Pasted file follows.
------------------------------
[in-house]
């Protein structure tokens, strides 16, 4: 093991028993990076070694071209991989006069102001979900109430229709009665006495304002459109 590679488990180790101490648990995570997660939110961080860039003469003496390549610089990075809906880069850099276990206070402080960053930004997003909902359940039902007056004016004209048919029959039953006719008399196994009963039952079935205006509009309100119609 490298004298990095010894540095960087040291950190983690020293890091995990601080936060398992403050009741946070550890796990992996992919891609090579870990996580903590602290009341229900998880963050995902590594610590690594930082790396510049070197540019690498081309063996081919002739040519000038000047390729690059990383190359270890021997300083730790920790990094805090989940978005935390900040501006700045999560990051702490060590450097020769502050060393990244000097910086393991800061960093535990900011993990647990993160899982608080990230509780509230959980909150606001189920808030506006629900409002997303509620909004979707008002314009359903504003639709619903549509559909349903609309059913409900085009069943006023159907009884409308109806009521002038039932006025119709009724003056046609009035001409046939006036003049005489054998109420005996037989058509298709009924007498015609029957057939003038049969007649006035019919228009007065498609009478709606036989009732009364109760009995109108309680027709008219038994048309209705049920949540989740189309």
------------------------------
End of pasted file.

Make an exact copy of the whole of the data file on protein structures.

[in-house]
């Protein structure tokens, strides 16, 4: 093991028993990076070694071209991989006069102001979900109430229709009665006495304002459109 590679488990180790101490648990995570997660939110961080860039003469003496390549610089990075809906880069850099276990206070402080960053930004997003909902359940039902007056004016004209048919029959039953006719008399196994009963039952079935205006509009309100119609 490298004298990095010894540095960087040291950190983690020293890091995990601080936060398992403050009741946070550890796990992996992919891609090579870990996580903590602290009341229900998880963050995902590594610590690594930082790396510049070197540019690498081309063996081919002739040519000038000047390729690059990383190359270890021997300083730790920790990094805090989940978005935390900040501006700045999560990051702490060590450097020769502050060393990244000097910086393991800061960093535990900011993990647990993160899982608080990230509780509230959980909150606001189920808030506006629900409002997303509620909004979707008002314009359903504003639709619903549509559909349903609309059913409900085009069943006023159907009884409308109806009521002038039932006025119709009724003056046609009035001409046939006036003049005489054998109420005996037989058509298709009924007498015609029957057939003038049969007649006035019919228009007065498609009478709606036989009732009364109760009995109108309680027709008219038994048309209705049920949540989740189309």